The part that surprised me the most was that when you left the White House section, there was a long hallway painted dark blue with the date of his assassination on the wall. That was it. No other information whatsoever about his death. Frankly, if you didn't know JFK had been killed, you probably wouldn't have had any idea why the exhibit came to such a brief stop. I assume the idea was that they wanted the museum and library to focus on his life and his accomplishments, rather than his death. 

Bart and I both commented how well designed the exhibits were - not too much information overload, but enough that you could really learn a lot. At the end of the exhibits, there is a big atrium that looks over the harbor and the Boston skyline with a giant American flag hanging over the top. 



And then, we went to lunch at Five Guys. The night before, we'd been with some friends and they'd mentioned how much they liked it. I'd heard about it through the blogosphere, so I was instantly on board when Bart said, on our way home, "We should go to 'Five Guys Named Mo' tomorrow for lunch." After I stopped laughing myself sick over the fact that he truly thought the name was "Five Guys Named Mo," I agreed.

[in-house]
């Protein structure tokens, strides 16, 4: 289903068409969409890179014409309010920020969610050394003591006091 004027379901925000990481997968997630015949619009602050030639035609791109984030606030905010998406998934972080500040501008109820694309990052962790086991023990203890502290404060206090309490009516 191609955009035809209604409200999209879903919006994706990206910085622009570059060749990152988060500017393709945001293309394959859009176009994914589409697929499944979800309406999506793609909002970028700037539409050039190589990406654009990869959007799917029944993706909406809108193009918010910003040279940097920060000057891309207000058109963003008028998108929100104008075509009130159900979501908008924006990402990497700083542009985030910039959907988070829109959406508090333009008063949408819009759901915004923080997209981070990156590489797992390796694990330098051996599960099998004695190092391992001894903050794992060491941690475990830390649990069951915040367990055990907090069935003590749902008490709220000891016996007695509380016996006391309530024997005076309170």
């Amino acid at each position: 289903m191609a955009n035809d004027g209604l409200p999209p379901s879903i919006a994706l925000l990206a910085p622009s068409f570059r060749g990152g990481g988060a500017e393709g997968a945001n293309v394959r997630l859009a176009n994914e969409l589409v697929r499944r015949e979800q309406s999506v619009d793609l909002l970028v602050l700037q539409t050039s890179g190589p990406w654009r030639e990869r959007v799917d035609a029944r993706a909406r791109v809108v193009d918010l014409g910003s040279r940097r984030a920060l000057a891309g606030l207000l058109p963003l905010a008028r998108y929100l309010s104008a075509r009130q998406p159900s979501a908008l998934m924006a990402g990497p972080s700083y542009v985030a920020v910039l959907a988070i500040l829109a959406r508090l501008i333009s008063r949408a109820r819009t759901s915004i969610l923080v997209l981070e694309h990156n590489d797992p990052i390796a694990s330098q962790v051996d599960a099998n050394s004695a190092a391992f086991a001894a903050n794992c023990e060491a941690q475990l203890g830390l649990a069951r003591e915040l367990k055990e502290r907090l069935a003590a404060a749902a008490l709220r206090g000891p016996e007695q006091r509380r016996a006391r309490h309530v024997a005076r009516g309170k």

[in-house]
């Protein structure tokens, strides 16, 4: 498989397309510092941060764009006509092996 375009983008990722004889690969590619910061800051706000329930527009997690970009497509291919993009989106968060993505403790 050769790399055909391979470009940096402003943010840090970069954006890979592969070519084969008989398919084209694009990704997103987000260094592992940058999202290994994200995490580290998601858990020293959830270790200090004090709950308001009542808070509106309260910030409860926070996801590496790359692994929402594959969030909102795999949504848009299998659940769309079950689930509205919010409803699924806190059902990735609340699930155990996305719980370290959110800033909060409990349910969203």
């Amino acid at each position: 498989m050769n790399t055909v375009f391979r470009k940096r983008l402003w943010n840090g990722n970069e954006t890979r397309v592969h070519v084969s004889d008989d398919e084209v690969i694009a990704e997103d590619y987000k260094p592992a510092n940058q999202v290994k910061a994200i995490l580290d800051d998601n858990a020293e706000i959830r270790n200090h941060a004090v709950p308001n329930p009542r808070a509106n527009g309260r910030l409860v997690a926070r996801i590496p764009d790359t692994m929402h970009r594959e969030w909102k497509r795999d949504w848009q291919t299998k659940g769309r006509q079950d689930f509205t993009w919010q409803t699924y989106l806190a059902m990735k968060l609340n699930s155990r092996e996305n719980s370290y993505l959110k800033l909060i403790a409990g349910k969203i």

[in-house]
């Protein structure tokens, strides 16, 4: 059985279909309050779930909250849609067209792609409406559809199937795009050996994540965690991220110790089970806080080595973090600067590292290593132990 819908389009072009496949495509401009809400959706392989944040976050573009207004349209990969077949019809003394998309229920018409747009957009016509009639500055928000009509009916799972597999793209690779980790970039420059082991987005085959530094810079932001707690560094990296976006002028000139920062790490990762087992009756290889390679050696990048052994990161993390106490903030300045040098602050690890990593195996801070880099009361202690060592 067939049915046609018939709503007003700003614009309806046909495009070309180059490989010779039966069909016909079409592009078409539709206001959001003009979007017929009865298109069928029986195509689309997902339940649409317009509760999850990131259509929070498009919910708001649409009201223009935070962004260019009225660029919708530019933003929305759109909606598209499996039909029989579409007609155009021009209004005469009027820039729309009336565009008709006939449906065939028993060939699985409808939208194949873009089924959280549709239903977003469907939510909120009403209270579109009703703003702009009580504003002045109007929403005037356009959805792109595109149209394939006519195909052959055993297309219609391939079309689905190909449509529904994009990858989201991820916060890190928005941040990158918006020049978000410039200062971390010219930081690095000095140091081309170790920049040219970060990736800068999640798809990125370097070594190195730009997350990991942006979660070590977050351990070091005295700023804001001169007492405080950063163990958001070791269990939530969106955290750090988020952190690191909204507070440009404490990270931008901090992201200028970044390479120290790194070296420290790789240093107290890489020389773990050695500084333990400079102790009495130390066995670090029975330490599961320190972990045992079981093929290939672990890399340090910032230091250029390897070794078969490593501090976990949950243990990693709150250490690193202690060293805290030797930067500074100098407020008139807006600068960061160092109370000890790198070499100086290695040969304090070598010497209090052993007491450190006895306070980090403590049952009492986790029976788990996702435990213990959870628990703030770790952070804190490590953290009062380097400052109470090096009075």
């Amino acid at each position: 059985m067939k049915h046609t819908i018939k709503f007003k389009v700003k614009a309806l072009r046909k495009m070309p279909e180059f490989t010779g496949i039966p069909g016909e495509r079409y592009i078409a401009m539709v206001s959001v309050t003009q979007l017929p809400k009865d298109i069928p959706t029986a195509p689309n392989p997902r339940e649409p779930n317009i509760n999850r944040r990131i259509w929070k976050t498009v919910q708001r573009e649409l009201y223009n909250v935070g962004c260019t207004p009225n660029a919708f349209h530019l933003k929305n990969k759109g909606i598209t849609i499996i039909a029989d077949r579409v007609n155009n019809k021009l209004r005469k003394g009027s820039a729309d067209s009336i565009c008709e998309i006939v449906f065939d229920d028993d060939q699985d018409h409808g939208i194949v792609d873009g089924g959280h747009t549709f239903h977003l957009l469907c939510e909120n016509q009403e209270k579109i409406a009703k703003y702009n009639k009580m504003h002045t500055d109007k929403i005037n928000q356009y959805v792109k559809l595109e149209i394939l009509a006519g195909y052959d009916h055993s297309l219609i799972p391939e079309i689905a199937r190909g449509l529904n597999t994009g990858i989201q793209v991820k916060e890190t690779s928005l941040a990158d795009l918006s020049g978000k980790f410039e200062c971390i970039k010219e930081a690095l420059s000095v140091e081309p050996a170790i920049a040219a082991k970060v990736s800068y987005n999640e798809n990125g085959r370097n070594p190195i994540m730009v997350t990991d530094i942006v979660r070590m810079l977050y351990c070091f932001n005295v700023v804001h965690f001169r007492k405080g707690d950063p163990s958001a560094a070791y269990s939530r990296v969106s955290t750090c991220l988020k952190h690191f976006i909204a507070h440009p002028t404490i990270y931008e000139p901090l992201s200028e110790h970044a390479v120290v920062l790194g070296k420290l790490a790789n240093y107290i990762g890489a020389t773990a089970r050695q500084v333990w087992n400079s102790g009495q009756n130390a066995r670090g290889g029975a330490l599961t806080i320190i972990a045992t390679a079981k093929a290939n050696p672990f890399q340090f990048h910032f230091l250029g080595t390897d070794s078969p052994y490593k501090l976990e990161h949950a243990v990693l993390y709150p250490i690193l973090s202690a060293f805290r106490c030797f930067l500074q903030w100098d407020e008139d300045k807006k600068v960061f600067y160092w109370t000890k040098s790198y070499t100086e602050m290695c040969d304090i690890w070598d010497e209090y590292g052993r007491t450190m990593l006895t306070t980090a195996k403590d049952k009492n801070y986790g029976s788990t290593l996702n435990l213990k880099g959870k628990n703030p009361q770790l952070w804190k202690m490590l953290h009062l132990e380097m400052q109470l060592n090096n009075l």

It was not a mistake. This picture is making me hungry. 


Anyway, despite the surprising amount of effort it took to just force ourselves to get out the door, it was a delightful afternoon together and fun to see new things in the area. Now to decide what to do next Saturday. . .